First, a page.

Next month, I’ll be at Walt Disney World for a few days to celebrate my 45th birthday. I figure if I have to turn 45 (that’s only five years from 50!), I may as well do so in one of my favorite places. That’s how I justified it to my wife at least. We’re staying on resort as we usually do, this time at Animal Kingdom Lodge. What will be different about this trip from all the others, however, is this is our first time using Disney’s new MagicBands. Ours arrived yesterday, and I have some pictures, but first, some background about the MagicBand (or you can just skip to the photos).
MagicBands are bracelets you wear on your wrist that use RFID to serve a number of functions. As Disney describes in their FAQ:
Each MagicBand contains an HF Radio Frequency device and a transmitter which sends and receives RF signals through a small antenna inside the MagicBand and enables it to be detected at short-range touch points throughout Walt Disney World Resort. MagicBands can also be read by long-range readers located at Walt Disney World Resort used to deliver personalized experiences, as well as provide information that helps us improve the overall experience in our parks.
What exactly can you do with the MagicBand? Currently you can use them to:
- Unlock the door to your hotel room at the Walt Disney World resorts.
- Enter the theme parks (assuming you have Park passes associated with your account).
- Check in for your FastPass+ reservations. (You can book rides and experiences before your vacation starts)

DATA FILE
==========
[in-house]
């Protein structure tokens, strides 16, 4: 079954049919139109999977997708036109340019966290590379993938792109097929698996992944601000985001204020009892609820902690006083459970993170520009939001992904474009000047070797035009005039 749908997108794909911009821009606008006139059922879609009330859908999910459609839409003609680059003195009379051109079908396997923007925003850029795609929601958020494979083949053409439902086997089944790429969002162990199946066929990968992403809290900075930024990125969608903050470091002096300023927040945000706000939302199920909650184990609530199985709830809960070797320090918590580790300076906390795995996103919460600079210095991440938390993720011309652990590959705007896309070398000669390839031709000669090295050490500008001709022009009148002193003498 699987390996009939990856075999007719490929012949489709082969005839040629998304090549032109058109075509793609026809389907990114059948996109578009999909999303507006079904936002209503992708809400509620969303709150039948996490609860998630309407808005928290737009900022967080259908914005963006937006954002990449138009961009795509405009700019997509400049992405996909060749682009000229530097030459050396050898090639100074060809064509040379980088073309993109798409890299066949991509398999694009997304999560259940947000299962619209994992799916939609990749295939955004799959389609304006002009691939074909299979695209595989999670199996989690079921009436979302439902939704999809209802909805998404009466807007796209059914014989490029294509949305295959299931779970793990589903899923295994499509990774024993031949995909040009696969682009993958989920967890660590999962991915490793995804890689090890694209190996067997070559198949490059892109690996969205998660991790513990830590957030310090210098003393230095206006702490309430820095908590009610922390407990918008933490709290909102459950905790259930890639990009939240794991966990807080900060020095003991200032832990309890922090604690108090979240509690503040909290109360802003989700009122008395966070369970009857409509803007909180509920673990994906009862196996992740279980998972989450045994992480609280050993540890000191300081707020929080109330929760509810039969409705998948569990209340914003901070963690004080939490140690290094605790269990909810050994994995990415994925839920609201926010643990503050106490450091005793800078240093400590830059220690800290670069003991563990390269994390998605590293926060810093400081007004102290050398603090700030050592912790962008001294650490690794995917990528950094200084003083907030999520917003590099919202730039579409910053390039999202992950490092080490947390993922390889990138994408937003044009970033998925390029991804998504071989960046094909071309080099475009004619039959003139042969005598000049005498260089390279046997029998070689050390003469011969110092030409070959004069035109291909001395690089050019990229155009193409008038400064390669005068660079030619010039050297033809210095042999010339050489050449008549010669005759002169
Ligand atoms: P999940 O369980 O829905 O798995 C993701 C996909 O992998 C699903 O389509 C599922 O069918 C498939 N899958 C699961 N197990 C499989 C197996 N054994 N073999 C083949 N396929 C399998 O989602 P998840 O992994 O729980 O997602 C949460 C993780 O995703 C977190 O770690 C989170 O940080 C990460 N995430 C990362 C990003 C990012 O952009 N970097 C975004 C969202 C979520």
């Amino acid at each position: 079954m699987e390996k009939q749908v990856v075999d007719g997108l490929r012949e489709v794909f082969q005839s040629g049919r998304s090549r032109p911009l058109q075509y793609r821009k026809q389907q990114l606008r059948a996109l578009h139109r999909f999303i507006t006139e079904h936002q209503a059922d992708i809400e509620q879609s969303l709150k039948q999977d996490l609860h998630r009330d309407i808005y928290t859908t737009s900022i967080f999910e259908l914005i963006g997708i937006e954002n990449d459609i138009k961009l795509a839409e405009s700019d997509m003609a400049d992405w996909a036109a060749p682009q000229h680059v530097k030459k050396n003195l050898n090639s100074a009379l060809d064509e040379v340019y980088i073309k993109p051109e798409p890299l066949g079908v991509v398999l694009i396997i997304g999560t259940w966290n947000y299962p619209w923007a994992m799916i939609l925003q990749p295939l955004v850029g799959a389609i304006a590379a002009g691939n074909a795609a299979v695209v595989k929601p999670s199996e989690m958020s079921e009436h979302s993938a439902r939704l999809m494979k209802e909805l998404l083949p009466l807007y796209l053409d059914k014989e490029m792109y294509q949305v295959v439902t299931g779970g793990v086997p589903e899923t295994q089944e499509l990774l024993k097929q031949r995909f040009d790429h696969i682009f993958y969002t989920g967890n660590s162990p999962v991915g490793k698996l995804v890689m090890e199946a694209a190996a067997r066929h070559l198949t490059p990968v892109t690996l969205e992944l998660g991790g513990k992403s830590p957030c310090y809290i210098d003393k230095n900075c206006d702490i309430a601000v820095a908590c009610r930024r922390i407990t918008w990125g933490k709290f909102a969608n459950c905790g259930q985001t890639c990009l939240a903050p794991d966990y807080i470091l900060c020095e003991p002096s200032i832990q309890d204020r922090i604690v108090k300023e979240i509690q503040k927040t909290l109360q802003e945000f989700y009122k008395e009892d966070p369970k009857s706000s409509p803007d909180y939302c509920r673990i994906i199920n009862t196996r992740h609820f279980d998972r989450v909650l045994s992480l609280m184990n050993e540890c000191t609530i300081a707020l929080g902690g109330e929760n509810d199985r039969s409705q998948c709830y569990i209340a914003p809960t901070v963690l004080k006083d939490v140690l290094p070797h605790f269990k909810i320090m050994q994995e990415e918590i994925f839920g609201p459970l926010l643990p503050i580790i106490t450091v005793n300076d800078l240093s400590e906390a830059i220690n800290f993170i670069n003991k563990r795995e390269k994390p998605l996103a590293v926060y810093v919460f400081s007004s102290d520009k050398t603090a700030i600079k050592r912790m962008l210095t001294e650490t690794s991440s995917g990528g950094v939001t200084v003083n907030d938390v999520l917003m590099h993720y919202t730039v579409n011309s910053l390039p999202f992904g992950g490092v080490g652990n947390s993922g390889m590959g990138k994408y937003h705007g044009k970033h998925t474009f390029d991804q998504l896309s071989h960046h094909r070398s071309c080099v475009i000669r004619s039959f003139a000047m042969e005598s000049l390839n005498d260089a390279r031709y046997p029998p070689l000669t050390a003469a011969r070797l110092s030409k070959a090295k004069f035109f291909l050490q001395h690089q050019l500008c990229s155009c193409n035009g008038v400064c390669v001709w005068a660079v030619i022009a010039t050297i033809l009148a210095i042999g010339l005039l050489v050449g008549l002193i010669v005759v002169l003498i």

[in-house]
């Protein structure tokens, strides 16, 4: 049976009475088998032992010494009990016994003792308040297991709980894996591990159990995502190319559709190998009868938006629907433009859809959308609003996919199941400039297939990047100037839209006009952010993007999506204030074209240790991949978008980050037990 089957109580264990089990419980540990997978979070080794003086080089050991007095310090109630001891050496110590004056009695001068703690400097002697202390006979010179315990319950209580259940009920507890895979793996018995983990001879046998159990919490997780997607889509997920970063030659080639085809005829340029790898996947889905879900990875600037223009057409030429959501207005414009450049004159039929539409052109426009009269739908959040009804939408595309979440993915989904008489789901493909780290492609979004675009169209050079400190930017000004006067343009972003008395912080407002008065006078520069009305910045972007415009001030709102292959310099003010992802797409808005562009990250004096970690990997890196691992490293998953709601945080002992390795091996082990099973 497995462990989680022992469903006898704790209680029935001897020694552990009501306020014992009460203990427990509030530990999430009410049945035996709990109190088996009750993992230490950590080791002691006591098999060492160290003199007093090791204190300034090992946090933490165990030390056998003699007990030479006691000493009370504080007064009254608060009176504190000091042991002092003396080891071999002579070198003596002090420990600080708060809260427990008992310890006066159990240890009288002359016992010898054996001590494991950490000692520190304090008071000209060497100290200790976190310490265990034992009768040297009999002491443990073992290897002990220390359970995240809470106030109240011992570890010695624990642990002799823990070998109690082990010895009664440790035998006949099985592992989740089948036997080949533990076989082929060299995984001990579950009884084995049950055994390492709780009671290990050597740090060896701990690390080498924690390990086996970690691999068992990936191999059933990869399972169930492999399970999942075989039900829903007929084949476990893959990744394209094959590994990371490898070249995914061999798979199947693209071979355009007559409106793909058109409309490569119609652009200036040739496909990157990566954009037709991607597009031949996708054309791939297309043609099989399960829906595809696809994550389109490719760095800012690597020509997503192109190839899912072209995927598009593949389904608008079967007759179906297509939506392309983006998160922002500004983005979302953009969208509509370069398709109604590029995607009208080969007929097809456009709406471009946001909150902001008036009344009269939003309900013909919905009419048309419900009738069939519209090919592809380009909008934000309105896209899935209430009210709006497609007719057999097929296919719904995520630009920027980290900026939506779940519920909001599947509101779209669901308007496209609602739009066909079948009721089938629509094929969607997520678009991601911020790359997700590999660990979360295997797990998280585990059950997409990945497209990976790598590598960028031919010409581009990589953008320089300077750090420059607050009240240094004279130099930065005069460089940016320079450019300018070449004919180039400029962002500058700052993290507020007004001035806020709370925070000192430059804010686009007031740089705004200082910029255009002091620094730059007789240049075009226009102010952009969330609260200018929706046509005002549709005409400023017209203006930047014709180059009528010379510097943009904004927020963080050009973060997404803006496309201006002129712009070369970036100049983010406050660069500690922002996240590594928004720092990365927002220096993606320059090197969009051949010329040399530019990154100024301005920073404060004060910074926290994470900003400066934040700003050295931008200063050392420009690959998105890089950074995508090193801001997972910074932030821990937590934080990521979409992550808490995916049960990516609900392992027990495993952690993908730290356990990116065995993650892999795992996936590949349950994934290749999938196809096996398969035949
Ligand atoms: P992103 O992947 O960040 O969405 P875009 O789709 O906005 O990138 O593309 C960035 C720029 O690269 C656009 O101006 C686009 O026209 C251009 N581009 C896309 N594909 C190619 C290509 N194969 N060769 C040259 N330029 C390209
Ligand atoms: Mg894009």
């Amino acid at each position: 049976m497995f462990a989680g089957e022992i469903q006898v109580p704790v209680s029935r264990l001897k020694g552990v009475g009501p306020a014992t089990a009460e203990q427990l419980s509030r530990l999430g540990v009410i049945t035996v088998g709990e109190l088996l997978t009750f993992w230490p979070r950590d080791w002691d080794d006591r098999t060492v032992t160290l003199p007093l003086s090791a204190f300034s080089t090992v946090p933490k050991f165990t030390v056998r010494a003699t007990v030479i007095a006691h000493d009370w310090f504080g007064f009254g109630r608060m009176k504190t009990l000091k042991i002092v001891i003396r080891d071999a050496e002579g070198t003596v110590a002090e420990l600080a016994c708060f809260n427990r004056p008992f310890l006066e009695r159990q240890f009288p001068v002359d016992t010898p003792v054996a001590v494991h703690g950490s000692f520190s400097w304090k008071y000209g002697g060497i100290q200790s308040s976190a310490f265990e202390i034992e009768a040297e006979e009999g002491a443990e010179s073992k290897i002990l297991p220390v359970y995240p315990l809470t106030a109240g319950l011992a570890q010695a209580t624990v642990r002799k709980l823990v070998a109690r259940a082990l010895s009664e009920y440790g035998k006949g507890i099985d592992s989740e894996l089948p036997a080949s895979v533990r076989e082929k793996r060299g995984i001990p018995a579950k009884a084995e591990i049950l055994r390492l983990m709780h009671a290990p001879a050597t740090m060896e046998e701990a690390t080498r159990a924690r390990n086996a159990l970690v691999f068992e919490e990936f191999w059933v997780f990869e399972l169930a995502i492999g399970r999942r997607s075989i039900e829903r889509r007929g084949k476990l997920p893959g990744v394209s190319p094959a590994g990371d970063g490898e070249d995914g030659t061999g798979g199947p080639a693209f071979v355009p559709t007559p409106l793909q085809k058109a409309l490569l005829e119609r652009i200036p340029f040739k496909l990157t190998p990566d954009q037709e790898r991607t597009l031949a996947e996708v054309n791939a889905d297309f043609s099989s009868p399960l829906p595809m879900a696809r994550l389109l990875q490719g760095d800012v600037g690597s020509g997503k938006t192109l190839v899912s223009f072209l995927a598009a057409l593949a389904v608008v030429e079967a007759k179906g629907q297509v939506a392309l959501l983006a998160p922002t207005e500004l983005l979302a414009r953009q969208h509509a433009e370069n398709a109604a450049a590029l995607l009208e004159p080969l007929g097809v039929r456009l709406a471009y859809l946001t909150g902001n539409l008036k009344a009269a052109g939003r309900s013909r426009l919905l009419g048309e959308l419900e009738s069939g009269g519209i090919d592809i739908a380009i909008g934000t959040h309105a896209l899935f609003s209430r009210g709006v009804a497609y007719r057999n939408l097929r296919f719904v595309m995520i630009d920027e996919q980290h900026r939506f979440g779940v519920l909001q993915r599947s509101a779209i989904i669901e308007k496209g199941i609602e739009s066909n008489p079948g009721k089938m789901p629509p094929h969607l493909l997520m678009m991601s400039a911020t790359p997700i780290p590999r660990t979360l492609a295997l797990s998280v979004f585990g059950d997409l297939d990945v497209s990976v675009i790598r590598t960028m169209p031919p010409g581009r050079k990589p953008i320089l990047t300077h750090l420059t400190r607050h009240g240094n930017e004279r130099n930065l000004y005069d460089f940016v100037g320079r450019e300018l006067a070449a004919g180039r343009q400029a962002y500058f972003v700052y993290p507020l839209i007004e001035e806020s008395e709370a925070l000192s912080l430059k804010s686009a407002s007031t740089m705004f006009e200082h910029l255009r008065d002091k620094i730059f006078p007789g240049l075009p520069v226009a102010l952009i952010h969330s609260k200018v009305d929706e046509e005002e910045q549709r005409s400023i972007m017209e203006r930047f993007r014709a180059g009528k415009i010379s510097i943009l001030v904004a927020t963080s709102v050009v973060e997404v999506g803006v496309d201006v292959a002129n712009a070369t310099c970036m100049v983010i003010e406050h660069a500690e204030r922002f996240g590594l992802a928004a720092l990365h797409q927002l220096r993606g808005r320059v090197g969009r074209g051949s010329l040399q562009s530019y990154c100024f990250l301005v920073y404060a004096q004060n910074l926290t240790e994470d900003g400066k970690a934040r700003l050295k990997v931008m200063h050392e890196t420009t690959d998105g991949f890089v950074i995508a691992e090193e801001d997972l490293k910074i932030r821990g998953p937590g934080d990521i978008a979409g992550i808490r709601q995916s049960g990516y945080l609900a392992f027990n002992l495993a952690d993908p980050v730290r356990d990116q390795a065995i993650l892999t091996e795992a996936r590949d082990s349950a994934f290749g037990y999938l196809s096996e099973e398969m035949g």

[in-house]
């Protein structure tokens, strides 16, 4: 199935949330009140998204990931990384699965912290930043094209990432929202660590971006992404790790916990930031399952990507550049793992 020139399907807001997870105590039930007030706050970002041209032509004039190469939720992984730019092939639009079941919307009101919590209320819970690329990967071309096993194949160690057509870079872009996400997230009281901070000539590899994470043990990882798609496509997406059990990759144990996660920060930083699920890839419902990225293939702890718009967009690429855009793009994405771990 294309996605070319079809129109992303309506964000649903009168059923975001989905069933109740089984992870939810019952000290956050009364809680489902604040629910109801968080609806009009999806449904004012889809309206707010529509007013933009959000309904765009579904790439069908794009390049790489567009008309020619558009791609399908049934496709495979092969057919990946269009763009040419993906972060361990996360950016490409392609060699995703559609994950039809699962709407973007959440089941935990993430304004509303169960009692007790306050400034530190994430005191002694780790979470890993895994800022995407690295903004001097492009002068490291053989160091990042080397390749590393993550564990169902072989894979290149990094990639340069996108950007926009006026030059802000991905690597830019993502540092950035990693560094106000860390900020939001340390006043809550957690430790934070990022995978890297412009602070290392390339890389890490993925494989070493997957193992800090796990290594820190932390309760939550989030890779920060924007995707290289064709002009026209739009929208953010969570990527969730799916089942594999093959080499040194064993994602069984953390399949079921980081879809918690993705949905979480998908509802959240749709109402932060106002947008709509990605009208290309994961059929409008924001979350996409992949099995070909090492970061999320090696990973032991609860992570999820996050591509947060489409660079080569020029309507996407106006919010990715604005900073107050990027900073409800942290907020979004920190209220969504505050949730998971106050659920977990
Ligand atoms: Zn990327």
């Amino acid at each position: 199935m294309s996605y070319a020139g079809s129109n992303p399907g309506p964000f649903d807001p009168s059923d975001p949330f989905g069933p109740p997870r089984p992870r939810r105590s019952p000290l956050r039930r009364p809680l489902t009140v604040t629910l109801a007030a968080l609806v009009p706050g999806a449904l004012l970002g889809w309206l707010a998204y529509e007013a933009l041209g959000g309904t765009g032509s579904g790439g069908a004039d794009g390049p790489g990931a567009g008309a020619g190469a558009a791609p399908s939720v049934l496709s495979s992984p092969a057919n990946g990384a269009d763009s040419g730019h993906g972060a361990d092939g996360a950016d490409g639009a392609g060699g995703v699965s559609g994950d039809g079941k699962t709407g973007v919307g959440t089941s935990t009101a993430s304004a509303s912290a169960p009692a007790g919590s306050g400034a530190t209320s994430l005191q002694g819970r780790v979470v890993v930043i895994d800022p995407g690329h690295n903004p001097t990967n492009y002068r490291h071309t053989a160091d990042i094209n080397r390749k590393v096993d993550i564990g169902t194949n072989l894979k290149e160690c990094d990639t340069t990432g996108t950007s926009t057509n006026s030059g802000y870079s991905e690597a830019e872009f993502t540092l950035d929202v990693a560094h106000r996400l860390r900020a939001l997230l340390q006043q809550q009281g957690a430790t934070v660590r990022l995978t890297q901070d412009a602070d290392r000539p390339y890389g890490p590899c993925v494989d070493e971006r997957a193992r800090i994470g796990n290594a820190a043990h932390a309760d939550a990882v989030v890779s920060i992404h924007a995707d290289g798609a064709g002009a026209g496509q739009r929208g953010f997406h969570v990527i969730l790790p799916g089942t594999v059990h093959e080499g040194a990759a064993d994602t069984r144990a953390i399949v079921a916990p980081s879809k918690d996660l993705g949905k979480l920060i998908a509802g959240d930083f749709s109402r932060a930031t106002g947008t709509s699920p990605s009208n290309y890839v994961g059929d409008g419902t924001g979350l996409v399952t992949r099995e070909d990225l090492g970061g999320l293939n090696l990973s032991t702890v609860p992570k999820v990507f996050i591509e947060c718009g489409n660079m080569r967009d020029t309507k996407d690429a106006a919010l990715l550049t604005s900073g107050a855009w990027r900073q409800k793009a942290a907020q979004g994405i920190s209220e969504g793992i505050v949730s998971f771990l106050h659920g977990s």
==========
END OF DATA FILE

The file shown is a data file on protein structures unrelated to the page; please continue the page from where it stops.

- Connect Disney PhotoPass pictures taken in the parks to your account
Disney also plans additional ways for guests to make use of the bands as the program matures. A key enabler of Disney’s new MyMagic+ initiative, the MagicBands are still in testing mode, but are rapidly expanding,. Guests staying at any of the Walt Disney World resorts should now be automatically enrolled in the test when they make a reservation. I won’t go into all the details about MyMagic+, what was previously referred to as their “Next Generation Experience” (a.k.a NexGen) but you can read more if you’re interested.
I’m excited to give this a try. In the first days of the test, people had very mixed experiences as they started working out the bugs, but most of the reviews I see online lately are positive. Not having to carry a card or tickets or keys or a wallet, all sound like a great improvement. The MagicBands are waterproof as well so they’re safe to use at the Disney water parks (eliminates much of the need for locker rentals – unless you bring a camera) and out in the rain that so often pop up in Orlando.
If you lose your MagicBand, you don’t have to worry about someone using it to charge to your credit card or use your park admissions. Whenever you use your MagicBand at a touch point, you have to scan a finger (which you enroll on your first use) or enter a PIN code (for credit card charges). If you’ve ever stayed at Walt Disney World in the last several years, you’ve experienced the finger scanners at the theme parks already. If you have children, you can let your kids charge on the account up to spending limits you set, or you can prevent them from charging at all.